Preparing for a New School Year: Kindergarten

Shelia Pleasants
Director of Resource Development

As the future high school graduating class of 2031 prepares to enter kindergarten in the next few weeks—full of excitement and armed with new bookbags, school supplies and open minds—there also may be feelings of uncertainty and a little fear of the unknown on the part of both the child and the parent. This is all normal.

Your child’s preschool and their new elementary school are both well aware of the emotions that come when you bridge from preschool to an elementary learning environment. A quality early learning center spends a great deal of time preparing children for this transition. Preschools use activities like stories, learning centers, field trips to elementary schools and special classroom guests (such as elementary school teachers). All of these things fill young children with information they will need to navigate “big school.”

How can families help prepare their children for this transition?

  • Make sure your child is registered at the school they will attend. Kindergarten registration opens in the spring, and families should register their children as early as possible. Doing so helps the school and staff prepare properly and know how many teachers, supplies and programs will be needed for a successful school year. Registering your child also ensures you will receive mailings, emails and phone calls with important information, updates and requirements related to your specific school. This all will help ensure a smoother start for both you and your child.
  • Fill out all required paperwork and return it to the school on or before the first day. If there are medical needs that your child has, make sure you stop by the school and your physician’s office to prepare the proper paperwork the school will need to administer the medical treatment starting the first day. Also please make sure you understand the policy and procedures that must be followed before that first day.
  • Contact your child’s specific school and ask about supplies needed for their classroom and/or grade level. Many times the list that you find in retail stores may not be updated yearly. You may end up with supplies that your child may not need, or find out you need additional supplies. Remember to shop sales and look for the best deals!
  • Check the schedule of before- and after-school programs. If your child is going to attend a new before- and/or after-school program, make sure the schedule is coordinated with your child’s new school. It’s also a good idea to begin before and after programs at least a week earlier then the first day of “big school.” This helps children get used to the staff and routine of the program.
  • If your child is catching a bus to and from school, make sure you talk to them about what to expect and make sure they understand the bus safety rules. Communicate with your child if changes will occur in their pickup routine.
  • Work on your “getting dressed” routine. As children begin to remember what is “theirs” more and more, families should allow them to have a say in picking out their outfits, hats, gloves, coats, shoes and other supplies. Give your child 2-3 choices for what to wear so they can have some ownership, which will make your mornings run more smoothly. Also, make sure to label everything with your child’s name!
  • Attend “Back to School Night” and “Visitation Day.” Most schools host dedicated events for families and students, particularly young children entering kindergarten. Make time to attend these events so that you can experience your child’s new learning environment, meet their teacher, understand the curriculum and expectations and gain insight into what the school day is like for your student.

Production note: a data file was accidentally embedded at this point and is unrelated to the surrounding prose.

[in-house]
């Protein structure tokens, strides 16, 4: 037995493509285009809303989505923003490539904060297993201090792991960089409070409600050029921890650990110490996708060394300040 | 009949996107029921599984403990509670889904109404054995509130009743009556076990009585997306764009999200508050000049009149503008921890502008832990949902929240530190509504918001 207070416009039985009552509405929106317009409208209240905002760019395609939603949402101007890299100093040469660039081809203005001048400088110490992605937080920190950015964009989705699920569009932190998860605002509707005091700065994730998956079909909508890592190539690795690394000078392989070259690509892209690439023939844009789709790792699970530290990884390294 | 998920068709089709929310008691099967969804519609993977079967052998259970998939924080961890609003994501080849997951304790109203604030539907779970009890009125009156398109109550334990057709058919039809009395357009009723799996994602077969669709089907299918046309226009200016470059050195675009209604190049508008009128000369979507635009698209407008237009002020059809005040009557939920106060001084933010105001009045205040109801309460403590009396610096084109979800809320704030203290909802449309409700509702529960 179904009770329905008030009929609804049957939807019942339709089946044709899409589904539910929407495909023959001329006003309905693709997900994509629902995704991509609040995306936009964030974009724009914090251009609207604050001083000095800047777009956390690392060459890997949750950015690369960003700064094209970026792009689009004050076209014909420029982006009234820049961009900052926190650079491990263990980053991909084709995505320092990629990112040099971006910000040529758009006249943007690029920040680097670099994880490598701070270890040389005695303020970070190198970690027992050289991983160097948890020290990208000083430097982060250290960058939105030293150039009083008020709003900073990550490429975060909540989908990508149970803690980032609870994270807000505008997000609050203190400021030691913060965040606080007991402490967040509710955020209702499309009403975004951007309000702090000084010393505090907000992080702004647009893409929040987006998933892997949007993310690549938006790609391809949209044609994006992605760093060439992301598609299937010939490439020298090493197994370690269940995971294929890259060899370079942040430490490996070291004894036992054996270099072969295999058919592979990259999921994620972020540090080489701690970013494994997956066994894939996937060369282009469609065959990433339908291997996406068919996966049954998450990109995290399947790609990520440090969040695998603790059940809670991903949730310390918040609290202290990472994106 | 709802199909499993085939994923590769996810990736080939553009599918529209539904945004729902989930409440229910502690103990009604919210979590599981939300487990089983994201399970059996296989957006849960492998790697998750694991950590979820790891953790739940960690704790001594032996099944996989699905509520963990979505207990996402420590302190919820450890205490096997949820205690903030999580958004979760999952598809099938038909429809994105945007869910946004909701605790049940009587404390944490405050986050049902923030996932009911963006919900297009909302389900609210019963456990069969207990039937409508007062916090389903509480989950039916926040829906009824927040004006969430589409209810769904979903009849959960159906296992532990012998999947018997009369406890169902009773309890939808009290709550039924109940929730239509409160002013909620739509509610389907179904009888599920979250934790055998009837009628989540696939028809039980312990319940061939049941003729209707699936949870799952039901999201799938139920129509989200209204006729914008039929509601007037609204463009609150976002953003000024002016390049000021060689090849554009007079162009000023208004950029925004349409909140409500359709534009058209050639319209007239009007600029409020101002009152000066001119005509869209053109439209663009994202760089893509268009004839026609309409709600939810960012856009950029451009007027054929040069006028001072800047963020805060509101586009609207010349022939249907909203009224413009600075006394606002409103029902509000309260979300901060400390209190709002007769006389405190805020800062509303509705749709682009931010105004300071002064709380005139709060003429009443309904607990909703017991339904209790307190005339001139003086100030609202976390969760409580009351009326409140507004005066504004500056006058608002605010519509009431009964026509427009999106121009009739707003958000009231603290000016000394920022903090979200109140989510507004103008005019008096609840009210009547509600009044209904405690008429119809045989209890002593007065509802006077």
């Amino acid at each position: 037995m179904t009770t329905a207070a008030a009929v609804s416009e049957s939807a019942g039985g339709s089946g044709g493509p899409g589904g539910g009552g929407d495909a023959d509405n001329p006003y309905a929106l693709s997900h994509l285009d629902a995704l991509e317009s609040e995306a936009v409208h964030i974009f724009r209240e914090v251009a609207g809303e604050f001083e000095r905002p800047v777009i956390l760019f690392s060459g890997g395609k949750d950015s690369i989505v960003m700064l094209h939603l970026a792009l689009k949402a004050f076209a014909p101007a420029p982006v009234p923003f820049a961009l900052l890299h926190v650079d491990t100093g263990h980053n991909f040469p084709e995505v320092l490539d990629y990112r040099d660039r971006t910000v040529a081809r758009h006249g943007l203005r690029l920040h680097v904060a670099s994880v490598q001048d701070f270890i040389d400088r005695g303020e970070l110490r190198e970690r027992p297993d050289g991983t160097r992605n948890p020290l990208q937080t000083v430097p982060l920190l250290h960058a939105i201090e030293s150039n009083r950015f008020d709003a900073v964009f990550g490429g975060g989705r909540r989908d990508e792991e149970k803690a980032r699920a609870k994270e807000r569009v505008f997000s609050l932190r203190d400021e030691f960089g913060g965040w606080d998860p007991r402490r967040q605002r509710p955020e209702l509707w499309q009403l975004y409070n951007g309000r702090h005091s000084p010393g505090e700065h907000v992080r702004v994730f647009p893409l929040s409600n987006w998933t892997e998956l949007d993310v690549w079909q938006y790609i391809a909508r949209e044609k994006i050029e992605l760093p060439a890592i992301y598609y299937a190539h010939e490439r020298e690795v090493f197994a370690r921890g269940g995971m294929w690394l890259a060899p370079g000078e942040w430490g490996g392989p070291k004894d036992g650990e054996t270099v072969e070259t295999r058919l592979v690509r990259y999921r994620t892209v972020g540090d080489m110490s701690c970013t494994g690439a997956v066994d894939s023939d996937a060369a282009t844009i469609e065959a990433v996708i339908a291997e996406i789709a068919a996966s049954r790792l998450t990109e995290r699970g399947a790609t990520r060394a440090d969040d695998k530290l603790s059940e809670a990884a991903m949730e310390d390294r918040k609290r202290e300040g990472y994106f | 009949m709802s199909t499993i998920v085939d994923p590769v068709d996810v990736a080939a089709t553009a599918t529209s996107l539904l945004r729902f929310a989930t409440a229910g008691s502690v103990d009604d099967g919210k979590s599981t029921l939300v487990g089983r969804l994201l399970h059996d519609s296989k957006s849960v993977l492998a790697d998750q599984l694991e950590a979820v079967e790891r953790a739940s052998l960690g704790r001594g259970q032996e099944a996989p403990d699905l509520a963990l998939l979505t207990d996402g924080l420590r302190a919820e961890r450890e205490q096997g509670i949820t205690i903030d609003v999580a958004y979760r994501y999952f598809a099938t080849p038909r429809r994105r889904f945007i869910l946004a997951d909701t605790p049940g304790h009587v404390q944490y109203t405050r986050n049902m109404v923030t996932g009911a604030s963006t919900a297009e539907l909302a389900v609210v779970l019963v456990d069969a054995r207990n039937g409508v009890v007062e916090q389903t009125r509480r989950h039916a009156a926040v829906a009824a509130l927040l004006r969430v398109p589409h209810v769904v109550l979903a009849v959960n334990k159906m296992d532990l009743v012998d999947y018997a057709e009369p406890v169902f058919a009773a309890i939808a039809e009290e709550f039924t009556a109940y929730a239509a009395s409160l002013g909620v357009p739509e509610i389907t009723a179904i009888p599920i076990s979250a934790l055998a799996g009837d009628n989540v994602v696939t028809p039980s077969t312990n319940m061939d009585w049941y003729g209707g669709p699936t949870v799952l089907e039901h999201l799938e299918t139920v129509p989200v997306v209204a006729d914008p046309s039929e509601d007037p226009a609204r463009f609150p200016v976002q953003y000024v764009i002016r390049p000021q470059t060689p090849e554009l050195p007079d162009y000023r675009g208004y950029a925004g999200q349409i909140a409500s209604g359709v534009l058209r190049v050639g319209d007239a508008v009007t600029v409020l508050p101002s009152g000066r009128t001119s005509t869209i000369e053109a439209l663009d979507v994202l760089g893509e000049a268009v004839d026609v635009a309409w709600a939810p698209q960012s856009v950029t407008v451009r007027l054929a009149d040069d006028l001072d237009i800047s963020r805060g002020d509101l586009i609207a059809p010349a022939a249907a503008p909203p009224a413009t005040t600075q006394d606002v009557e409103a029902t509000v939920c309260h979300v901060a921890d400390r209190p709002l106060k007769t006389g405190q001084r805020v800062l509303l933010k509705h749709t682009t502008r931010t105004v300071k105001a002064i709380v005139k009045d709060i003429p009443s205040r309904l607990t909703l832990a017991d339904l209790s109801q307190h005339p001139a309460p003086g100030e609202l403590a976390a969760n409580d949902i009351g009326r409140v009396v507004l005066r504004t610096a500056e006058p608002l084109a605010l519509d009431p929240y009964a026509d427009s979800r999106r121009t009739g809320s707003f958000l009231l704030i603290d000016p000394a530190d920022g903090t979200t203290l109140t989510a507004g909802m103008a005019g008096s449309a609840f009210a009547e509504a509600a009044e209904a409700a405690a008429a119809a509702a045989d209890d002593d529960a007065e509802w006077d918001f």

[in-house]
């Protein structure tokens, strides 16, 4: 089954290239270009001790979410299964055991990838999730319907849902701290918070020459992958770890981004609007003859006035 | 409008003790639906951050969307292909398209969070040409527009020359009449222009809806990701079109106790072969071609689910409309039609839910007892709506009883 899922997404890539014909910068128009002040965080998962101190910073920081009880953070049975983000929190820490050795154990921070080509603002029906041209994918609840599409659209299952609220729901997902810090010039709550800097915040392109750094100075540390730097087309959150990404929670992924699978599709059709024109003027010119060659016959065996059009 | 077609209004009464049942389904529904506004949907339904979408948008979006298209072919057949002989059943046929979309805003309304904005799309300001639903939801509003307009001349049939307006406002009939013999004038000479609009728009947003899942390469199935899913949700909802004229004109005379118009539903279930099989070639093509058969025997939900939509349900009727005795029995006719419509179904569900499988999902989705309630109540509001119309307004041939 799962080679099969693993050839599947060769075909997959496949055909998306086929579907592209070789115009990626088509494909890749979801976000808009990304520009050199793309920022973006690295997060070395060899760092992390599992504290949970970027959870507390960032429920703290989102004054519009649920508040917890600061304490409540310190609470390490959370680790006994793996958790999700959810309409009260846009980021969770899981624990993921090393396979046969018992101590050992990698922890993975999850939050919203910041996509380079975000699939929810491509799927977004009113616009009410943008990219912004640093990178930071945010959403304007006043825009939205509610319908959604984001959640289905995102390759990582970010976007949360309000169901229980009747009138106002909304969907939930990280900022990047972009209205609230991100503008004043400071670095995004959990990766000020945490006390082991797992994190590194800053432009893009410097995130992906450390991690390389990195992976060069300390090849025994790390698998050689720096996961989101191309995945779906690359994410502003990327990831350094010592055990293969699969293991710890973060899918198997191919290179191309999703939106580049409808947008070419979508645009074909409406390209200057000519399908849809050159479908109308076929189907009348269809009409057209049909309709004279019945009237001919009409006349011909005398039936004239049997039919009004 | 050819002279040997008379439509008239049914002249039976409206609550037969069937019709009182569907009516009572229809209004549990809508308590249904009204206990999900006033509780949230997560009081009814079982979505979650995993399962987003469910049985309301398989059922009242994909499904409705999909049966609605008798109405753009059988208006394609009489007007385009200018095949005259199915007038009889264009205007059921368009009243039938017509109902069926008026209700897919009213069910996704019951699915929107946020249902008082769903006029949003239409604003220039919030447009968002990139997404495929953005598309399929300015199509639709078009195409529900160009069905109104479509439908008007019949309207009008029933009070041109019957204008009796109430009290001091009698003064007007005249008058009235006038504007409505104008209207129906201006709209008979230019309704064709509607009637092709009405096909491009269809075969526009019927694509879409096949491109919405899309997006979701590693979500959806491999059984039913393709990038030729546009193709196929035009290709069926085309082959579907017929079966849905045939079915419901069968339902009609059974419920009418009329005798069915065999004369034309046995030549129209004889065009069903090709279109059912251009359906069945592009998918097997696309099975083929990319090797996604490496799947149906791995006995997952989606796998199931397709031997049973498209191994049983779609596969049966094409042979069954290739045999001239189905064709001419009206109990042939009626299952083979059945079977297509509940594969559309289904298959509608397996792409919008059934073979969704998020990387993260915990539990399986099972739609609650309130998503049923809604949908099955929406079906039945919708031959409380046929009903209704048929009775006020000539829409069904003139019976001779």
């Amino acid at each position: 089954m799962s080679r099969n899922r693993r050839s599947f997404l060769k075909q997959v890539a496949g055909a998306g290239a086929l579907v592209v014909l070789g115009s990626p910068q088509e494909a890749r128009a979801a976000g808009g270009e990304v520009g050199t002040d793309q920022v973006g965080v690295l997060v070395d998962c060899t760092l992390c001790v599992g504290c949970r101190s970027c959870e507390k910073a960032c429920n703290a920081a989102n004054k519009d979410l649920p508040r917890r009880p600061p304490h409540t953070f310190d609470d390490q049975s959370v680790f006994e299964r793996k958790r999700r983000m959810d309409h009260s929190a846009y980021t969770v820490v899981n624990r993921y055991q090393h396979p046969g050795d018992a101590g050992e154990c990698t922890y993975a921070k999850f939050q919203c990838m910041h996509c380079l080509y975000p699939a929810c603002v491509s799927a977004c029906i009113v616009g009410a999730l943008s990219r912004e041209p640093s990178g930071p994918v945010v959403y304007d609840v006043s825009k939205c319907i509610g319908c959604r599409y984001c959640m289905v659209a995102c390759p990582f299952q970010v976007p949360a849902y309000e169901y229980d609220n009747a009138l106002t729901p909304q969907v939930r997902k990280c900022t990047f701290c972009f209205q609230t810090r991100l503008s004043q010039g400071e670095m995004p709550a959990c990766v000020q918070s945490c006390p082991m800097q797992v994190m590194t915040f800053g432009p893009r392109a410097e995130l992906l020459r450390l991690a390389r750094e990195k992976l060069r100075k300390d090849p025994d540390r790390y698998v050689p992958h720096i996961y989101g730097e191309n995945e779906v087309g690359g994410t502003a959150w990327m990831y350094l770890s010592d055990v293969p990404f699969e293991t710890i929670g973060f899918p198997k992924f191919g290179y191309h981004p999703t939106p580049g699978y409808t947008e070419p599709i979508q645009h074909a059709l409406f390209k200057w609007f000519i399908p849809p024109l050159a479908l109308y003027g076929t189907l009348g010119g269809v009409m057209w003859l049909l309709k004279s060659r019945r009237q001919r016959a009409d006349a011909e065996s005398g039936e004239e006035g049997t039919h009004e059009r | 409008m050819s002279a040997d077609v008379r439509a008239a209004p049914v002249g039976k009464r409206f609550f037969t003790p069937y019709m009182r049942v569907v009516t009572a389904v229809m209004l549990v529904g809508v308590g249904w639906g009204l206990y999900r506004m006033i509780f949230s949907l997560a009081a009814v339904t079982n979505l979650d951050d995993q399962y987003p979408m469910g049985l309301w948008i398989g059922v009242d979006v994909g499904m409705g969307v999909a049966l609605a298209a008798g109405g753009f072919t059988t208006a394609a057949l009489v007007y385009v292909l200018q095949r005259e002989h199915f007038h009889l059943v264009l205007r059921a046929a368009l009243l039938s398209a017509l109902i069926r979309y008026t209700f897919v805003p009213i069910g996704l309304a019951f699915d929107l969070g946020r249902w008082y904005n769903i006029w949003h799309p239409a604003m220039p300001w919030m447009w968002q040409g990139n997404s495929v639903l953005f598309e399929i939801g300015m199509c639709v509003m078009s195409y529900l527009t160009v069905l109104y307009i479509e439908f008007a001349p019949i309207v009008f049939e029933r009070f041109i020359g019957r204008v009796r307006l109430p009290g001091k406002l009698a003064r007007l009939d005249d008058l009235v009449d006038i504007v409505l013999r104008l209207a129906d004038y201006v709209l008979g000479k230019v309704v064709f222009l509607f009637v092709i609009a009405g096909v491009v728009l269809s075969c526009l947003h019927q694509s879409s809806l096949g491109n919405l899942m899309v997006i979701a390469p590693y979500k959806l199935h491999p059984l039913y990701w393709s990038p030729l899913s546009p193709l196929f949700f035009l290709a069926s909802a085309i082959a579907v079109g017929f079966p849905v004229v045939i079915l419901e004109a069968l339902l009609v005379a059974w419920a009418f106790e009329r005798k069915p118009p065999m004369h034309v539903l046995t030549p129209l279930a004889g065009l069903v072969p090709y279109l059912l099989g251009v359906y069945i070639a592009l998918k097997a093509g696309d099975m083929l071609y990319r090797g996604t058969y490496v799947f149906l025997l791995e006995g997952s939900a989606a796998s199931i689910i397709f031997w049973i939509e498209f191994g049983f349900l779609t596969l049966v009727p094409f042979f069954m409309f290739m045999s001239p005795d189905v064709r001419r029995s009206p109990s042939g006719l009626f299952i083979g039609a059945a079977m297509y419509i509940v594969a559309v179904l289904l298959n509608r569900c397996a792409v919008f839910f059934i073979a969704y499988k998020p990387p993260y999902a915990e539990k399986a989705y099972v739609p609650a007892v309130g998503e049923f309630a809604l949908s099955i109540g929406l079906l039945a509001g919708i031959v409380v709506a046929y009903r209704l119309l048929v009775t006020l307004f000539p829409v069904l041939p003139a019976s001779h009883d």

• Align behavior and reward systems. Behavior and reward systems at home should be similar to those in your child’s classroom so your child better understands actions and consequences.
  • Talk about the drop-off routine for the first day. Give your child an idea of exactly how you will approach the first day. Make sure you know if your school allows family members to walk their children to the classroom. Giving your child a clear idea of what to expect will help calm their nerves in the morning on the first day of school.
  • Have supplies for home. Homework is a time for children to show you what they have learned or will learn. Make sure you have supplies at home such as construction paper, crayons, washable markers and glue, so your child has the tools they need for home projects. Also, families should support students but should not do homework for them. Trust that your child’s teacher knows their capabilities and makes assignments accordingly.
  • Get involved! Become a member of your school’s Parent Teacher Association (PTA) and/or its Parent Teacher Student Association (PTSA). Find other ways to get involved by offering to volunteer for classroom, library, field day and cafeteria duties. Ask your child’s school about opportunities and try to do as much as possible.
  • Lastly, always remember you are your child’s best advocate and a critical part of making sure your child is successful in school. So be involved, understand policies and procedures and ask questions!

Big school, here we come!

More Information:

Read the rest of our series of guest features on preparing your child for a new school year:

  • Elementary School (Shelby Bartilotti, Exceptional Education Teacher at Bellwood Elementary School)
  • High School (Don Wilms, Award-winning Virginia educator)
Shelia Pleasants, United Way’s Director of Resource Development, worked in early childhood education for more than 20 years, including 14 years as Executive Director of a Richmond-area early childhood center. We asked her to share her thoughts on the importance of early education and the critical link between programs and families.

View all Back-to-School Content